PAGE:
Ozu’s LATE SPRING, Change, and Loss

Late Spring was the first Yasujiro Ozu movie I ever saw, and it was something of a revelation. I had never been so moved by such subtlety, precision, and complete lack of grandiose gesture or sentiment. So unemotional and even-keeled, yet powerful beyond measure, an Ozu film can leave you floored with a simple gesture or look. The final scene in Late Spring  destroyed me with a man peeling an apple; an act that held all the loss, heartache, joy, and deep love that pervades every ounce of that movie. I have since watched many of this great artist’s films, and I go to them when I need centering or to be reminded of how deep movies can take me.

Yasujiro Ozu is a quintessential auteur who addresses the same subjects over and over again in the same unique style. He is trying to understand how a nation can hold onto meaning when everything around it has changed. While there are countless ways to express this in post-war Japan, he illuminates the crisis of modernity by focusing on the home. Ozu is a savant of domesticity who dwells relentlessly in the minutiae of family life, but to dismiss his movies as mere melodrama is to dismiss the profundity of a father’s love for his daughter, a daughter’s disappointment, or what it means to lose something that you may have never had in the first place. It is to ignore getting drunk in a bar while listening to a song charged with memory, or meeting with an old friend and laughing at misfortune, or saying goodbye to the person you love more than you can ever understand. Ozu’s movies force us to face the truth of our own lives, and confront in them what frightens us most; that they are so unequivocally important and powerful.

It is not happenstance that I am writing about Ozu. The truth is that my time as a full-time stay-at-home parent is ending today, as I start a new full-time job. One of the things that Ozu, and Late Spring in particular, has shown me is that every gain means we lose something, and that loss is an ever-present reality even in times of great joy. I am happy to begin what I hope will become a long and fulfilling career. I am happy to be able to provide financially for my family. But I am going to miss my daughter. I am going to miss waking up to her kisses and her climbing all over me. I am going to miss making her breakfast and reading her books and watching Sesame Street after her nap. I am going to miss all of the little moments that make up our days together, all the hugs and smiles and laughs, and tears and cries. I feel like the last six months have been a gift and an opportunity that I might never get to experience again. I also know that there will be new experiences and gifts and joys in the future. I know that loss and gain are not mutually exclusive. But still, I am hurting. I love you Lulu.

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14 Responses to Ozu’s LATE SPRING, Change, and Loss

  1. vinnieh says:

    I love how you incorporate things from your life into these reviews. Excellent post.

  2. Very nice review and excellent integration of the personal into the highly personal work of an artist like Ozu. Were I not dedicated to steeping myself all things horror at the moment, I’d want to revisit this picture.

    As it is, all the best at your new job and all comfort to you as you mitigate the waters between loss and gain.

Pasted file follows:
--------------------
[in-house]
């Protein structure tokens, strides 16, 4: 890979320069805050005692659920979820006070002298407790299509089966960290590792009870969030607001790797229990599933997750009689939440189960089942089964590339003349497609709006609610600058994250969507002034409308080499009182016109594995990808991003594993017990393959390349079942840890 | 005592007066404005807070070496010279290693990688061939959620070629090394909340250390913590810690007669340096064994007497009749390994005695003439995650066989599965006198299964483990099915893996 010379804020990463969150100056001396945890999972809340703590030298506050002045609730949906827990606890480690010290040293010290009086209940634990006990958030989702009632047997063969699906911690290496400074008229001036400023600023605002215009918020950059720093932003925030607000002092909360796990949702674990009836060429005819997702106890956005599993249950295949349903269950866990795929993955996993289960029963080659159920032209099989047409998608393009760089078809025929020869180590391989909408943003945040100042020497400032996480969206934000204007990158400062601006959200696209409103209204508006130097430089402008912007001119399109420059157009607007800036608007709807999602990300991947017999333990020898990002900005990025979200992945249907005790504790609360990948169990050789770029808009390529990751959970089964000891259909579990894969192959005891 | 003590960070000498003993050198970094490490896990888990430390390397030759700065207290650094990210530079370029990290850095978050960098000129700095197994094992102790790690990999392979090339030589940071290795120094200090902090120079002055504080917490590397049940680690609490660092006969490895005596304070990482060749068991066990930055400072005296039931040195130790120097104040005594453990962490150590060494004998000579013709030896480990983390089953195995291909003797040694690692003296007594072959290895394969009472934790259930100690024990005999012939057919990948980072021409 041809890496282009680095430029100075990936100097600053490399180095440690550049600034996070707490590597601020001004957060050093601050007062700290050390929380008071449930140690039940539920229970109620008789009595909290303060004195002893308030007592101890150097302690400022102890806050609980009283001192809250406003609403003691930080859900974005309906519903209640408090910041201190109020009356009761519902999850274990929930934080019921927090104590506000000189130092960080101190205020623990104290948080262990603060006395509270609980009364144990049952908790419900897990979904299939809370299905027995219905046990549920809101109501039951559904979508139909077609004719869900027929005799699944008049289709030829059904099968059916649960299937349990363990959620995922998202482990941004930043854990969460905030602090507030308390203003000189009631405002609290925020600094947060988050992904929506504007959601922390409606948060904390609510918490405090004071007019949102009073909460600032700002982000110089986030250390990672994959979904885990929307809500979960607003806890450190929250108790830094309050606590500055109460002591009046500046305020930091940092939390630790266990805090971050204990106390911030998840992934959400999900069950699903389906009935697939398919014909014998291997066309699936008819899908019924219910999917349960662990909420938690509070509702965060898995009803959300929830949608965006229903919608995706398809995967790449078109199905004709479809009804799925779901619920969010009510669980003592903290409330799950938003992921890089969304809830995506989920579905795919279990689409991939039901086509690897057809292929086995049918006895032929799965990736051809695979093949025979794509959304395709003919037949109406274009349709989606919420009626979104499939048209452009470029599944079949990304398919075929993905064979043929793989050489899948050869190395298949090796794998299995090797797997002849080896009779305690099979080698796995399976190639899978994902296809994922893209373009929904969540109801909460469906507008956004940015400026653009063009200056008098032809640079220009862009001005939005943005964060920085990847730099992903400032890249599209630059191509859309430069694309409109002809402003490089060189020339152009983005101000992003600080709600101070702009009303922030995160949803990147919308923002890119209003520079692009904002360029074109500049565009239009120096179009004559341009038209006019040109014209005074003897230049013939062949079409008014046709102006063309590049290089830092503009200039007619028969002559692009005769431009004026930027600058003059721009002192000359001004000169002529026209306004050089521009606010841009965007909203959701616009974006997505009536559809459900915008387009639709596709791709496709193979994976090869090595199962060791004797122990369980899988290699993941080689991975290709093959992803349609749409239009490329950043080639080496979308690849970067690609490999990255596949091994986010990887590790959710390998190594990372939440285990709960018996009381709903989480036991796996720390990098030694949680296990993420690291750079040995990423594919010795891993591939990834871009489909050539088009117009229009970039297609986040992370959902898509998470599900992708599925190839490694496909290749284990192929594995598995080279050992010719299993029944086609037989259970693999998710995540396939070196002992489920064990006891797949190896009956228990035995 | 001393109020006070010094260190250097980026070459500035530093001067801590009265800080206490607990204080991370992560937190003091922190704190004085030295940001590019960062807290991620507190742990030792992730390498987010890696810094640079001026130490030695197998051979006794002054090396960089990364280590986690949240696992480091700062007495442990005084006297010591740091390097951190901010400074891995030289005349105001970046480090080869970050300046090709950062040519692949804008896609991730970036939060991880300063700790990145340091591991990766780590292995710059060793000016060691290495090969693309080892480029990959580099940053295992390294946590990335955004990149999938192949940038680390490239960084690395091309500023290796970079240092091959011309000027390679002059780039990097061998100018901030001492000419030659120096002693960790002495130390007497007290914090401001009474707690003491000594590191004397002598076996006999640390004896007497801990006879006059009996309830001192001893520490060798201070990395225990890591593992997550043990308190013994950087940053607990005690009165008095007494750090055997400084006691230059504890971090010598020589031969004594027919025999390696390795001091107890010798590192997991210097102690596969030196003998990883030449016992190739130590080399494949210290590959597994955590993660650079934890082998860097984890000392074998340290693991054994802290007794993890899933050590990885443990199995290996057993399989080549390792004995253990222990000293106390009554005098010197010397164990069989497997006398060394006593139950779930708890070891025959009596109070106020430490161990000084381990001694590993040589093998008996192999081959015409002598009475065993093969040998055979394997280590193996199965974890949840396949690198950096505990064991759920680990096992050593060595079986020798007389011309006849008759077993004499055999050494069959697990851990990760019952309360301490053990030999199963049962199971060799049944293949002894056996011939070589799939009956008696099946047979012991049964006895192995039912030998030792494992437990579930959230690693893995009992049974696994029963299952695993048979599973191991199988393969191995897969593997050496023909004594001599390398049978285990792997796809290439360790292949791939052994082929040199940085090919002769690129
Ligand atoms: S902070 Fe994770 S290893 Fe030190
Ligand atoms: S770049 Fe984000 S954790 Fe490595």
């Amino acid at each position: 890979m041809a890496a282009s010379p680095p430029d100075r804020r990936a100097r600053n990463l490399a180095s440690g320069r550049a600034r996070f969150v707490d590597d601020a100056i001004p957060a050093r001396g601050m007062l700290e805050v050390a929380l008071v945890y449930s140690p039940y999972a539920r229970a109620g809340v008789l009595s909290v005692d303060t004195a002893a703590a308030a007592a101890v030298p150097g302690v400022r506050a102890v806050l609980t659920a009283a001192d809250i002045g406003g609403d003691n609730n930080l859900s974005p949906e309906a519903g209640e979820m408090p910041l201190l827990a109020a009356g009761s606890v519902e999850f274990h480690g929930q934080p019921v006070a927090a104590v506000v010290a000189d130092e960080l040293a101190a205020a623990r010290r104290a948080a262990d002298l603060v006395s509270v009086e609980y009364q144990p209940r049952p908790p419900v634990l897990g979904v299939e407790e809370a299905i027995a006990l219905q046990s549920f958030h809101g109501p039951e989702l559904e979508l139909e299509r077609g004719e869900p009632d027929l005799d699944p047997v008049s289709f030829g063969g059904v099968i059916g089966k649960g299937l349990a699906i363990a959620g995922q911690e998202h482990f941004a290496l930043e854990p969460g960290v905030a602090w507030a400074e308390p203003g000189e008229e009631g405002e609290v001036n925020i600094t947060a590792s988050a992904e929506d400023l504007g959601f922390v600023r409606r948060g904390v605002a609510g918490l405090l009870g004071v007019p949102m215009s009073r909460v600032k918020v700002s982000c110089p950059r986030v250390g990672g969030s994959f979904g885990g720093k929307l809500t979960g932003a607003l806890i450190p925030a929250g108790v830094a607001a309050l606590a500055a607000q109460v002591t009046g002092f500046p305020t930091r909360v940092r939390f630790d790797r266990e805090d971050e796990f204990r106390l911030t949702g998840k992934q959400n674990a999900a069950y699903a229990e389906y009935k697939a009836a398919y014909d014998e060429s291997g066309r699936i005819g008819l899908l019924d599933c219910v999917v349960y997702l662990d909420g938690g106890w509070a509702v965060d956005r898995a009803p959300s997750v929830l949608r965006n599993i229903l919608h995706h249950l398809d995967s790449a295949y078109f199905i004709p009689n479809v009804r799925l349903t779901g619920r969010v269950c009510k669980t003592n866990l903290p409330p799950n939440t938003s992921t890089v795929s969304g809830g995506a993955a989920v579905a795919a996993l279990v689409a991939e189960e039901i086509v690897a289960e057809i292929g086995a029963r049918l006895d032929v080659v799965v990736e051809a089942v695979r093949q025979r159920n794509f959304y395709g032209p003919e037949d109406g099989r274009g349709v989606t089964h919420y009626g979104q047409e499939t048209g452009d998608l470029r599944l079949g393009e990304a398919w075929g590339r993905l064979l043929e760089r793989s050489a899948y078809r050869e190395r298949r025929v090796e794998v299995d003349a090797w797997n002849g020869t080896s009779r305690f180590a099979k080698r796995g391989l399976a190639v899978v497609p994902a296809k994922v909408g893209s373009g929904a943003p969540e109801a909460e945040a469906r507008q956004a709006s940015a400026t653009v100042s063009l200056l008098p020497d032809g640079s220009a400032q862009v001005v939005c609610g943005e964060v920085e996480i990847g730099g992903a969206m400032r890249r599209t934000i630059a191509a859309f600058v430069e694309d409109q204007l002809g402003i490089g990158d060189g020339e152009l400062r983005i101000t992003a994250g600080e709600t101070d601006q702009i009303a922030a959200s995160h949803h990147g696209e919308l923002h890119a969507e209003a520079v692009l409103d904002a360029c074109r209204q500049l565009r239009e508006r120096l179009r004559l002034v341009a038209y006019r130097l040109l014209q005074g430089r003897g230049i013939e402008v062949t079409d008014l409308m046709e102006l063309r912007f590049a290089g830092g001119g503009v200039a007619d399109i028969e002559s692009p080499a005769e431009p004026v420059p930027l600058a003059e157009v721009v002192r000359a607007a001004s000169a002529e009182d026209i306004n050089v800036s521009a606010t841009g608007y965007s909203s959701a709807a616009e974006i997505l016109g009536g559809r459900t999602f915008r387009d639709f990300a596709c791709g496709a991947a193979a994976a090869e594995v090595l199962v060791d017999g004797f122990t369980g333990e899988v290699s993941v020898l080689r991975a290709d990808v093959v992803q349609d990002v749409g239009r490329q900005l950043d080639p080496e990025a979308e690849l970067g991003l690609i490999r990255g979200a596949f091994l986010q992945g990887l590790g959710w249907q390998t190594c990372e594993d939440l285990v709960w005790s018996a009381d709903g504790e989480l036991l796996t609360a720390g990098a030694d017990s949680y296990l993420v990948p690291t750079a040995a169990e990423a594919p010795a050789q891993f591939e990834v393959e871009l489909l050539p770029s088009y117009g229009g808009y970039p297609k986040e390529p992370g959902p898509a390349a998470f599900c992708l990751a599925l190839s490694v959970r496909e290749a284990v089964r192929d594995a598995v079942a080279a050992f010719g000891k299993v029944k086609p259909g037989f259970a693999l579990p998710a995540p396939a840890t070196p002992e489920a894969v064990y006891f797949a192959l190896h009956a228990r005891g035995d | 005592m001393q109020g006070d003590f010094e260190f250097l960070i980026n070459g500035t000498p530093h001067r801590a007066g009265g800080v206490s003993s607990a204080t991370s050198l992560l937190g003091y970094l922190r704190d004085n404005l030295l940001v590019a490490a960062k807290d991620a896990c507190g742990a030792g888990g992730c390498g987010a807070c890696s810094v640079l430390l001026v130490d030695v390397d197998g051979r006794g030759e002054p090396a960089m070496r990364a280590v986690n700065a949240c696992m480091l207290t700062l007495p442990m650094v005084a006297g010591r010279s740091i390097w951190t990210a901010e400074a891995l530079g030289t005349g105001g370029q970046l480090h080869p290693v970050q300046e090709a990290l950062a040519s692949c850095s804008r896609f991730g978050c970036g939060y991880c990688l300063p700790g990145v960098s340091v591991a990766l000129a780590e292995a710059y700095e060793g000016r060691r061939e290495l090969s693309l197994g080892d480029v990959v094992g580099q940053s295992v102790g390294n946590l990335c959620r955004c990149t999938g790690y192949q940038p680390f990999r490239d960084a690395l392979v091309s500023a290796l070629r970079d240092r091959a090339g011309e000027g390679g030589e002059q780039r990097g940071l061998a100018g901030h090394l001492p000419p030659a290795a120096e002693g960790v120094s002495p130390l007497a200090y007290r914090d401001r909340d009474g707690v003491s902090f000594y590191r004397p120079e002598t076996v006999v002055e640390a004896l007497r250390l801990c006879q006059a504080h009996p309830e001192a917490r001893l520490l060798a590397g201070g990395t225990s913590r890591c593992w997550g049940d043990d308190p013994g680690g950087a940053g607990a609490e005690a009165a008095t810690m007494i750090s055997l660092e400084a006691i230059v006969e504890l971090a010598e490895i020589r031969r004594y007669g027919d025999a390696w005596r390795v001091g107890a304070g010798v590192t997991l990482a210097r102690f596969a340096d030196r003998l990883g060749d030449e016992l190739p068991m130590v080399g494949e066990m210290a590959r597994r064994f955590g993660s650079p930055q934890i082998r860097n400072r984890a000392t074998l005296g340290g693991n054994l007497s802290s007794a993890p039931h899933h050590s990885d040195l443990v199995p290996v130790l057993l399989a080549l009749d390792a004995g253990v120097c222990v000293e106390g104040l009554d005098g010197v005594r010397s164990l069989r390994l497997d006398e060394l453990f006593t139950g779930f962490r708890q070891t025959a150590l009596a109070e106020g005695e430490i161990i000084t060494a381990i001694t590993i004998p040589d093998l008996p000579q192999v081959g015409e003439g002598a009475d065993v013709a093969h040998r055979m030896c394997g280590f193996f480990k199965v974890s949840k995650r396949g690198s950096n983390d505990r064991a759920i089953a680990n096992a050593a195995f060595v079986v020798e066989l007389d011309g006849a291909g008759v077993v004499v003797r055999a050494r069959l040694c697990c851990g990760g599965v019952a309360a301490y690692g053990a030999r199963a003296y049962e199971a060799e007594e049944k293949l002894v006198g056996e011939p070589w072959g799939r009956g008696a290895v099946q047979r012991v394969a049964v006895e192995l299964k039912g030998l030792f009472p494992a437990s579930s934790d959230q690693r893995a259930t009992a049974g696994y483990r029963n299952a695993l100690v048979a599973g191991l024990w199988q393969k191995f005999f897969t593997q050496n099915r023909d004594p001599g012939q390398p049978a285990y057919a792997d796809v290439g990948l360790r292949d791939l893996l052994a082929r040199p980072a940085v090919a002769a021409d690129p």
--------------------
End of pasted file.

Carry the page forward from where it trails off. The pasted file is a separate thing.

3. Thank you, Jordan. Always a pleasure to have your comments.

  4. amb says:

    Oh for crying out loud. I’m sorry, but could you and Lulu be any cuter ?!?! Moving on and (trying) to sound like a grown up, I haven’t seen any of Ozu’s movies, but this sentence: “Ozu is a savant of domesticity who dwells relentlessly in the minutiae of family life” makes me want to watch them. One of these days you and I are going to have a fantastic chat about melodrama and the way profound social commentary can be slipped into a story that’s “only” about family; in the meantime, I heart that you used the word profundity.

    • Thanks, Amber! I do love melodrama and think that some of the smartest social critiques come out of this tradition. Douglas Sirk and Nicholas Ray come to mind.

      Thanks for the comment!

      • amb says:

        Hi, “All That Heaven Allows”? It’s me, Amber. I love you. In a repressed, desperate, utterly fabulous looking kind of way.

        So. Good !!!

  5. Jack Flacco says:

    With every change comes challenge. With every challenge comes reward. Although it may seem as a change in pace, the reward will come in the form of something new and different. What you’re giving up now, the sacrifice, will more than likely give pause to appreciate what comes of the venture you’re embarking. Have fun! Enjoy! Let the wind take you to where you want to go!

    I sincerely mean that.

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  7. Carolyn says:

    Congrats on your new job. Sincere condolences on the loss of your old job. I do get it. Congrats on having had that job for six lovely months. I wish you good memories of the past and good adventures in the present moment.

    Oh, and I’ve never seen an Ozu movie, but you make me want to. Is Late Spring a good one to begin with?

  8. Thanks for the kind words, Carolyn. And yes, I think Late Spring is a great place to start. Tokyo Story (which I haven’t seen) is his most famous, and An Autumn Afternoon is my personal favorite.

  9. Twist says:

    Thank you for recommending this post! And I agree with the first comment. It’s truly amazing how you’ve incorporated movie art to describe a personal ache. It shows just how passionate you are about cinema. Fabulous writing.
    Also, Lulu is lucky and I know that because she has a great Dad who will one day show her Ozu’s movies and express his deep love for her in a manner so completely unique. She’ll have these posts to read on her off days and life will seem much better.

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